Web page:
Is Nanna Likestowatch dead? Alive? Part of an experimental ASIO project? Whichever it is, it seems like her granddaughter’s hamfisted attempt at getting laid has bothered her enough to pipe-up. I don’t know about you, but nothing makes me want to unhave sex more than my dead grandmother telling me about my potentially-festering loins.
Is McStudsalot a robot? Or at least a futuristic fusion of man and machine? Then how the hell is he still raring to go after getting a lecture on his girlfriend’s nethers by a photo on a mantelpiece? I would’ve tipped off down the street, underwear in one hand and a phonecall to the Scooby Gang in the other.
Hopefully these are all answers we can get straight from the cutting room floor. I expect no fewer than two follow-up videos to this: one from the Erectile Dysfunction Centre, and the other as an episode of C.O.P.S.
I get a lot of email from recruiters. Mostly because I hate recruiters and the fact they are a necessary evil, but also because they usually contact me by doing scummy, impolite/disrespectful things, like calling me at my workplace on my company phone, or emailing me when I’ve clearly stated not to.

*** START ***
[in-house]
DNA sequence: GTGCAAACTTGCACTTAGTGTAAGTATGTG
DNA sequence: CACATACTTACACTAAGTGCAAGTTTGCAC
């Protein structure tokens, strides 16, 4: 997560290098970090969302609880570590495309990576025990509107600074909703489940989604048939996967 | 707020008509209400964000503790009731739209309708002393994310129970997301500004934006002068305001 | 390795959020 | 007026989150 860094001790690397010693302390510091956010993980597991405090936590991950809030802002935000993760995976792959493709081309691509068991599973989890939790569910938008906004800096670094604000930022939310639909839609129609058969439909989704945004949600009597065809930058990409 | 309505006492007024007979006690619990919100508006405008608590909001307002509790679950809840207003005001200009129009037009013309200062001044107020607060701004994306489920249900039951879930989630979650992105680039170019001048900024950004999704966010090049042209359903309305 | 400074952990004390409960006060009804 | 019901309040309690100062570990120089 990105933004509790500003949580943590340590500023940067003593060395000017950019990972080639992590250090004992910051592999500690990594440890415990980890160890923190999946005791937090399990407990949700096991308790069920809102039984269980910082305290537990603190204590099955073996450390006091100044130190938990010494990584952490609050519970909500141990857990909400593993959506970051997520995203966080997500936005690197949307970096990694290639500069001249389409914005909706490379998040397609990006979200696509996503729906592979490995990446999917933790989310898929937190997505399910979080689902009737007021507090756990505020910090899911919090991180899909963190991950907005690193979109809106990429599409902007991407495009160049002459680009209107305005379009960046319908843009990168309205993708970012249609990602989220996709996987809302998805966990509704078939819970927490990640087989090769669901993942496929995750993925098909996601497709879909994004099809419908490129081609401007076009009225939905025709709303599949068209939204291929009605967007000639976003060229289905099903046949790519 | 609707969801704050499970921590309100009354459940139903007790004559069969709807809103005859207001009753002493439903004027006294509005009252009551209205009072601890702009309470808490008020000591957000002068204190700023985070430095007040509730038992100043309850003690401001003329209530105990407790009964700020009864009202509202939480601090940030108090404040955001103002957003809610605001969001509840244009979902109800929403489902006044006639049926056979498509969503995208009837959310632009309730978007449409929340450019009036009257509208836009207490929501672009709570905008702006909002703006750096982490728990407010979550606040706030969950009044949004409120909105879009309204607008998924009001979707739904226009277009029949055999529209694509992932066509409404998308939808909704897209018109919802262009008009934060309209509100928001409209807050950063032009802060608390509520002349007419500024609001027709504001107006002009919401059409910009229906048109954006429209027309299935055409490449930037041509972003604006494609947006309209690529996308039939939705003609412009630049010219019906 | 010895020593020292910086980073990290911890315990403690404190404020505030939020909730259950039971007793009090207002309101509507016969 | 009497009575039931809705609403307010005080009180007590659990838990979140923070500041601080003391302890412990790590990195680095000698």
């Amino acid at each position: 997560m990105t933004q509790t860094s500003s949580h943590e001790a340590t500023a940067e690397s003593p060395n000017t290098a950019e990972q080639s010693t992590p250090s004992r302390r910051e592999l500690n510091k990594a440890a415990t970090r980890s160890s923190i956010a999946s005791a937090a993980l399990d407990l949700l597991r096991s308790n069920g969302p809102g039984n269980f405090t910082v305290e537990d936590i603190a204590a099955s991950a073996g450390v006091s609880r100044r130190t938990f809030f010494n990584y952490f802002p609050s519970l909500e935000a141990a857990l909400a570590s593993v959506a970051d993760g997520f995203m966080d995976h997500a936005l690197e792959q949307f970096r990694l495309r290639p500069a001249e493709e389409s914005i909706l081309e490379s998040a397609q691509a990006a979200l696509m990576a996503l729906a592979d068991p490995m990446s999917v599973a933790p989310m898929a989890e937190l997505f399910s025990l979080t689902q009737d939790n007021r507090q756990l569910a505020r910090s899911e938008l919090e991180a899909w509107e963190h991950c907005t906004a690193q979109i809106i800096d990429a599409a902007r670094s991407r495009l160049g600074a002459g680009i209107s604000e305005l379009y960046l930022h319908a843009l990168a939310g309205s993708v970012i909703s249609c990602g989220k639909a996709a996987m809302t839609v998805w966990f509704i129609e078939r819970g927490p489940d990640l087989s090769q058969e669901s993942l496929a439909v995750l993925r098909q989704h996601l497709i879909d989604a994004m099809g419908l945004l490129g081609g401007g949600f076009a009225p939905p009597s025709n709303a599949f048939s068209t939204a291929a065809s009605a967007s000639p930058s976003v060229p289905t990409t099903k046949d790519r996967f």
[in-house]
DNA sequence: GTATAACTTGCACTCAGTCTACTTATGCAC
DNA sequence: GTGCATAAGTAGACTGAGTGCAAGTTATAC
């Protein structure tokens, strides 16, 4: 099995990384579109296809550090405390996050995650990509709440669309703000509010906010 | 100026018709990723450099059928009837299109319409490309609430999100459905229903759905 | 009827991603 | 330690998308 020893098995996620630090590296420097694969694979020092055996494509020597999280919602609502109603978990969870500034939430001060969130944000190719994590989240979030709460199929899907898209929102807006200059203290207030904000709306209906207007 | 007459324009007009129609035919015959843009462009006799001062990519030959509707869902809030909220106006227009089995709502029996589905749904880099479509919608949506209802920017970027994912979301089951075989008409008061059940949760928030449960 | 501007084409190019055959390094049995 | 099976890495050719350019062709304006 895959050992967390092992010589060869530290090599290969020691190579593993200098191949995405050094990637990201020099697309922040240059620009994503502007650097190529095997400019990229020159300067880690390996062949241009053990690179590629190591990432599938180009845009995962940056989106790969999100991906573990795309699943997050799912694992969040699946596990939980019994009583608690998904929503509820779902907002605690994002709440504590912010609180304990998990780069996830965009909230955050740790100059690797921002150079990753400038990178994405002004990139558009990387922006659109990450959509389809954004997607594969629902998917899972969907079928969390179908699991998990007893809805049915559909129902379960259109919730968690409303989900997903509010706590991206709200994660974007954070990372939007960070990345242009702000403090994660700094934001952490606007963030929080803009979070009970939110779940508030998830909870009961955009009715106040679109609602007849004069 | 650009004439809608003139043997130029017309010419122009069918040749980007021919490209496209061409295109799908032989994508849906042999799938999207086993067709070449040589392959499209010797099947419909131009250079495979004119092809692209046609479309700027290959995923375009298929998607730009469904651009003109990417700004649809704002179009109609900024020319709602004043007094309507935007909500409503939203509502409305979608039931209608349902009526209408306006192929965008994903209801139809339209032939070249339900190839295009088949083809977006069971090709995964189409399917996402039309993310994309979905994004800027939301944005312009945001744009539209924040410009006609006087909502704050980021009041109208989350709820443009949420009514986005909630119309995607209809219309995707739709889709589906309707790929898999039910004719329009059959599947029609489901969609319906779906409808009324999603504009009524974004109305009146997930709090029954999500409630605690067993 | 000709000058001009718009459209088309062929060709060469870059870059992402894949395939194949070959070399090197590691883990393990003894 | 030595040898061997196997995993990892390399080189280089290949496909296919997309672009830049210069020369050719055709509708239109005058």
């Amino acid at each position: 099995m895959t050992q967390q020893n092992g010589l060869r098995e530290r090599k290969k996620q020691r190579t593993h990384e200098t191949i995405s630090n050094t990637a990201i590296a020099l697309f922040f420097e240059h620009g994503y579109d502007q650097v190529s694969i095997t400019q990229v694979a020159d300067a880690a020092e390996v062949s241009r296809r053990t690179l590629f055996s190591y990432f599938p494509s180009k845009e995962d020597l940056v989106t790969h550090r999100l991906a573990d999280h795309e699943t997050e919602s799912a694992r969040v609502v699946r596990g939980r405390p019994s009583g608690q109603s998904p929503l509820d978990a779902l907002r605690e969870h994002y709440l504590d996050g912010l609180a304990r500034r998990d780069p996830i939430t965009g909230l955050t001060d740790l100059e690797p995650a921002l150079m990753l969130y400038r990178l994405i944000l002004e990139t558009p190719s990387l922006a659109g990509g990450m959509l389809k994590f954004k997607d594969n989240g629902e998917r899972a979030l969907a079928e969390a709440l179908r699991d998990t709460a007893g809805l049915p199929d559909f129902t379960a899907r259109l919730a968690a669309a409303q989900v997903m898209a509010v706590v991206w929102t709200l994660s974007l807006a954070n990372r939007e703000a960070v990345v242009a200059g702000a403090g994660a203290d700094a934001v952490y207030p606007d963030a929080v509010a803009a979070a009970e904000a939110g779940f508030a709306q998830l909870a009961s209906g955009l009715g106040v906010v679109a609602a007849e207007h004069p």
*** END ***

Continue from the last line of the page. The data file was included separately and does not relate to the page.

Given the volume of mail I receive is not looking to wane any time soon, I’ve decided to start handing out unsolicited advice to any recruiters ignoring my previous (polite) requests.
You have been warned.
I came across your profile on LinkedIn and wanted to discuss a Senior Developer / Leader role I am recruiting for.
The client industry is education and is the largest provider of online distant education. They are looking for a Senior/Team Leader PHP Developer with strong Linux and ideally Drupal knowledge.
You will be leading the development of our next generation of desktop, mobile, social, and email-based online solutions.
Reporting to the Head of E-commerce, you will be working closely with our creative team of graphic designers, user experience architects and analysts to develop a state-of-the-art online student acquisition initiative.
The key deliverables/outcomes for the role is the following:
– Leading a transition from a Microsoft.NET based environment to an open source environment, specifically Drupal on LAMP.
– Delivering a Drupal site with approximately 500-1000 products (various types ofeducation courses), on around 20 themes, running on desktop and mobile.
– Building and leading a highly scalable off-shore team.
The client is based in North Sydney and are looking to pay around the 120k mark.
Would you be interested in this position?